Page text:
It will be noted from the above dough formulation that the total dough batch weight is 26.97 ounces. That is an amount for making a single 16” pizza (which is an inch larger than Coletta’s largest pizza) and translates into a thickness factor of 26.97/(3.14159 x 8 x 8) = 0.134116184. As a frame of reference, that thickness factor is almost the same as used by Papa John’s pizza (see, for example, Reply 311 at http://www.pizzamaking.com/forum/index.php/topic,6758.msg156236.html#msg156236
). If an actual Coletta’s pizza does not have a crust roughly as thick as a Papa John’s basic pizza, that would be a pretty good indication that the above recipe is not what Coletta’s uses in its own restaurant (apart from the different pizza size). Also, almost 12% olive oil would manifest itself in the form of a very tender crust because the oil helps retain the moisture in the dough. The lack of sugar in the dough formulation would manifest itself by a lighter than normal crust coloration. The crust is also unlikely to be on the sweet side.
Overall, the above dough formulation reminds me of a Chicago deep-dish style dough but used to make a flat pizza rather than a deep-dish pizza in a pan. The approximately 12% oil is a bit on the low side for a deep-dish dough but there are deep-dish doughs that contain as little as about 8% dough. So, you may well get some crust characteristics that are reminiscent of a Chicago deep-dish crust or maybe even a thicker version of a Southside Chicago flat pizza (often called a cracker-crust). For an example of the latter type of crust, see the recipe at the PMQ Recipe Bank at http://www.pmq.com/Recipe-Bank/index.php/name/Chicago-Cracker-Style-Pizza-Crust/record/57734/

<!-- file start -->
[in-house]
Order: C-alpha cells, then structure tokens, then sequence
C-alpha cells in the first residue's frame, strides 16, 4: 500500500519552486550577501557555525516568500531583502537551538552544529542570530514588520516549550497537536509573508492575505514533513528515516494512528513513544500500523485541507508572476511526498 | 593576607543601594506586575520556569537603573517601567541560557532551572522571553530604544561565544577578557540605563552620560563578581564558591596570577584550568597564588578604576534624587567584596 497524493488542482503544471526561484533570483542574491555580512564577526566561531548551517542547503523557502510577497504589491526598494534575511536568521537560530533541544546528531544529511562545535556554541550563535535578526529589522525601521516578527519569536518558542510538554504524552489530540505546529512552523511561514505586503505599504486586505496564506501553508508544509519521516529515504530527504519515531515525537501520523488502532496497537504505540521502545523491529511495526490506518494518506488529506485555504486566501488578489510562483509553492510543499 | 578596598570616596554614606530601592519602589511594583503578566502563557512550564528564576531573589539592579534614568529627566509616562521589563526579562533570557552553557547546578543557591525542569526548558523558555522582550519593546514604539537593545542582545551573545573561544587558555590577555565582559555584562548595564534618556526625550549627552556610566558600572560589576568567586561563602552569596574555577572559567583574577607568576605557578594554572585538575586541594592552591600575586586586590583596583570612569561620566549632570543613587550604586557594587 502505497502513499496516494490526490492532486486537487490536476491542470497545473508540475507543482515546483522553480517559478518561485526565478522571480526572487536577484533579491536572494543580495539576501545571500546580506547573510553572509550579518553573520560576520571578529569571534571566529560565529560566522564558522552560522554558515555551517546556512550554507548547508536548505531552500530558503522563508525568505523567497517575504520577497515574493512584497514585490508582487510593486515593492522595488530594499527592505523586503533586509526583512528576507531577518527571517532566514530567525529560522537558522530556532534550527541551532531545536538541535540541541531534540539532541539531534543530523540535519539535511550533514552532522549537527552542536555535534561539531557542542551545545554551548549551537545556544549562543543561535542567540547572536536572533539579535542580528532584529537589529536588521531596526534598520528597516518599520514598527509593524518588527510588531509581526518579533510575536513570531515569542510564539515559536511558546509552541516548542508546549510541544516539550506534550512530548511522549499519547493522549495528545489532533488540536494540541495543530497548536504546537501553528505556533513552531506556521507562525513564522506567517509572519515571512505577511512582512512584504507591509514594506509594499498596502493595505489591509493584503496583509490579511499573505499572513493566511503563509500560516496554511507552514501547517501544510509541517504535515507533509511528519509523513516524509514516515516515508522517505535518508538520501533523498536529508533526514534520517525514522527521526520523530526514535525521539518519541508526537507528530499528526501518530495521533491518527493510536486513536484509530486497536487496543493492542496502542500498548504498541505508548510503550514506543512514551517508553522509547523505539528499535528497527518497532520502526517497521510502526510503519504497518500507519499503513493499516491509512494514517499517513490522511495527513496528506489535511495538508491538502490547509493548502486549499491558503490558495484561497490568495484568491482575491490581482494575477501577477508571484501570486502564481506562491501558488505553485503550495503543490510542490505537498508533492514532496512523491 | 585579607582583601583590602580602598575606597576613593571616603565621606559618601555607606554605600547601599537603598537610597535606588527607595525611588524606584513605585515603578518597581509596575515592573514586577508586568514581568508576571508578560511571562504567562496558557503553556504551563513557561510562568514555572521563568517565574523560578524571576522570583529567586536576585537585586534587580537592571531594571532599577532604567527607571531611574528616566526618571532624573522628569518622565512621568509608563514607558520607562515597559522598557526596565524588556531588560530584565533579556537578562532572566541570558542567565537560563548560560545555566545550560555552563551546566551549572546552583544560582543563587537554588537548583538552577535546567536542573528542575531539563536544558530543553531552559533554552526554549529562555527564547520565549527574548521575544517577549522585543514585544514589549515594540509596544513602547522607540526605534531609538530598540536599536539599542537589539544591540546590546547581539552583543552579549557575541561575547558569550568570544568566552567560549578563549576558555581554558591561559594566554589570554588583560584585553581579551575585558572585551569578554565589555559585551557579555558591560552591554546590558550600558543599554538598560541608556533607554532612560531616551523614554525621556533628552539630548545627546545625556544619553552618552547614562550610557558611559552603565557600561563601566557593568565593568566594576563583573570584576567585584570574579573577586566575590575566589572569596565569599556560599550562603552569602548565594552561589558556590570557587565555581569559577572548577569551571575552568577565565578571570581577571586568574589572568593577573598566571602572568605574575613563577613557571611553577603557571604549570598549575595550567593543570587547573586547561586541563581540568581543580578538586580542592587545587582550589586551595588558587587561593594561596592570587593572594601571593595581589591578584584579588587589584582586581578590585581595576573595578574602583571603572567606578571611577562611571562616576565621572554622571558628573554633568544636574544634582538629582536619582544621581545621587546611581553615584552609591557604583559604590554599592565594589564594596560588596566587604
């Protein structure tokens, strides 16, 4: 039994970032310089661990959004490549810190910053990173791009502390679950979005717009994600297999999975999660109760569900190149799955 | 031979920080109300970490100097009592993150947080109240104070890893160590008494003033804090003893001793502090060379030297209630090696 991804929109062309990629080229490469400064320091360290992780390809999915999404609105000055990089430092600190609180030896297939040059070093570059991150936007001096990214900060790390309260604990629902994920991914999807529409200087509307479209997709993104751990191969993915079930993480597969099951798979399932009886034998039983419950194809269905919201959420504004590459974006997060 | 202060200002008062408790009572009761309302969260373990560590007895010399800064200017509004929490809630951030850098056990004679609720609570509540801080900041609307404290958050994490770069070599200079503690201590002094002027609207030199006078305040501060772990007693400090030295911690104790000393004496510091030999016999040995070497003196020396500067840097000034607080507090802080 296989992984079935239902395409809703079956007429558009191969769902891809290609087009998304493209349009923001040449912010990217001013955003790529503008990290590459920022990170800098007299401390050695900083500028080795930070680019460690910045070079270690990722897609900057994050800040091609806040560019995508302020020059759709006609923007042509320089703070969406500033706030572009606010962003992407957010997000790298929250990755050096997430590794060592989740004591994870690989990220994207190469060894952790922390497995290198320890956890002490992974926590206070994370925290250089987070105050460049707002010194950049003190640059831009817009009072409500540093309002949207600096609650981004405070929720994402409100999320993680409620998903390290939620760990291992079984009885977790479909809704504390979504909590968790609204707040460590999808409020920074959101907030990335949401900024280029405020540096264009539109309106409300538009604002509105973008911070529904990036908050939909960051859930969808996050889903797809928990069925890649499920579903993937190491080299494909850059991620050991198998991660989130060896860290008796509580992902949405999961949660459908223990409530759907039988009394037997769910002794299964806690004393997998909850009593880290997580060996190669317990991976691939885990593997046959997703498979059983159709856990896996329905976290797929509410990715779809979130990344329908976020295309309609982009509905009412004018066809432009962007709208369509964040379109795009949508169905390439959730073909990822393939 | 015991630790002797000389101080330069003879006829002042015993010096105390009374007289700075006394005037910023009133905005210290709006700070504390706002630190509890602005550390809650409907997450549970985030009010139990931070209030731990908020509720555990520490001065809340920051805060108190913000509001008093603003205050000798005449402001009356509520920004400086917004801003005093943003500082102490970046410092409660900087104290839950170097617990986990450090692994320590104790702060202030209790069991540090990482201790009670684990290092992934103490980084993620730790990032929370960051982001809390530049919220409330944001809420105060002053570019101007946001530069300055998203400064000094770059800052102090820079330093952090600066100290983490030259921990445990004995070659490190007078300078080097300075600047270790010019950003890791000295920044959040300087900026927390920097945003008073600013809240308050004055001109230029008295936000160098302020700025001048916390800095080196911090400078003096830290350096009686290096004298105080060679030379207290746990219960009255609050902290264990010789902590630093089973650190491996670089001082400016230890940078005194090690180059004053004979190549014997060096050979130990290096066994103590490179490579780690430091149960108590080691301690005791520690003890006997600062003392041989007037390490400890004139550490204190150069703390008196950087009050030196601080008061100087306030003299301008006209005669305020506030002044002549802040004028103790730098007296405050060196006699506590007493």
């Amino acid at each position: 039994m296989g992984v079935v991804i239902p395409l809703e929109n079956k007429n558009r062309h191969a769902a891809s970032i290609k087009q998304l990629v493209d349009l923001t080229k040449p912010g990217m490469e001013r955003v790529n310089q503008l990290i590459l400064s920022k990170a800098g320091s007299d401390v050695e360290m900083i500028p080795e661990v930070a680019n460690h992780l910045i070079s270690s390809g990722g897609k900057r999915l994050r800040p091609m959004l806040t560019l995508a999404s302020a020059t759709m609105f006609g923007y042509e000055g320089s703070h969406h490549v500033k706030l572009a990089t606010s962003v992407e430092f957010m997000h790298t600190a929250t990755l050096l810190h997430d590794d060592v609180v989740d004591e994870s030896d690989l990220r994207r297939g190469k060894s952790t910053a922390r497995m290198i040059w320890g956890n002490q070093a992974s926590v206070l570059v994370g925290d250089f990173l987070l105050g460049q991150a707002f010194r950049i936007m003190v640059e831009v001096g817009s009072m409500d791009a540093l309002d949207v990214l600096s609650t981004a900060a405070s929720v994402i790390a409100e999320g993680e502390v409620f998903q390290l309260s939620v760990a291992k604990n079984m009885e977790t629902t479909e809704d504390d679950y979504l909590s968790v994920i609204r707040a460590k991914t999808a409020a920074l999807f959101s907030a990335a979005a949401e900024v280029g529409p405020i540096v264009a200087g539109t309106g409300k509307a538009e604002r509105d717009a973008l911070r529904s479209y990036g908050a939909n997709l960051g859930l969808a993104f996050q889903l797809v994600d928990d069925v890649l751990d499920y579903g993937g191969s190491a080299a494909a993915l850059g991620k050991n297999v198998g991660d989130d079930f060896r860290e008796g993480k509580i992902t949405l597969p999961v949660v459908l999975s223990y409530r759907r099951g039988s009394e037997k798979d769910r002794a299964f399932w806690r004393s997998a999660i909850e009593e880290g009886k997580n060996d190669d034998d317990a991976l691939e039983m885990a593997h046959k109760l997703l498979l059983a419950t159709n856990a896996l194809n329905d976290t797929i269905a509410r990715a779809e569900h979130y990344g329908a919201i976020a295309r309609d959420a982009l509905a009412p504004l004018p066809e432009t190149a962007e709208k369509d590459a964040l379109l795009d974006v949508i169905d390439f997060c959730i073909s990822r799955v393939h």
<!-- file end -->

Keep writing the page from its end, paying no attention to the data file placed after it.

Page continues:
. Note the similarity of the ingredients and quantities, including total fat but with less yeast.
The only way that I know of to test the above dough formulation for accuracy is to actually go out and buy some pizzas from Coletta’s. I would buy the simplest pizza that Coletta’s makes, which appears to be the cheese pizzas sold at the S. Parkway Coletta’s location (http://colettas.net/lunch_menu.html
). I would order an uncut 15” pizza and weigh it as soon as possible after purchase. I would also try to estimate the amount of cheese and sauce, by weight or by volume. Typically, a Papa John’s pizza baked in a standard home oven loses about 7-8% of its unbaked weight so that might also be true of a Coletta's pizza. It might also help to scrape everything off of the pizza as much as possible and then weigh the remaining pizza crust. The data that is collected this way should help determine whether the FN recipe is genuine or not. For more direct comparison purposes, I would perhaps use the expanded dough calculating tool to calculate the dough ball weight for a 15" pizza rather than the 16" pizza referenced in the FN dough recipe. I would use the abovementioned thickness factor for this purpose.
In visits to Coletta’s, I would also try to get information on how the dough is managed (including whether the dough is cold fermented or fermented at room temperature) and how the pizzas are baked, including the type of oven used (e.g., deck oven or conveyor oven), bake times and temperatures and whether the pizzas are baked in pans or disks or screens or directly on the stone surface of a deck oven. These are important to determine what changes might be needed to adapt a commercially produced Coletta's pizza to a home oven environment.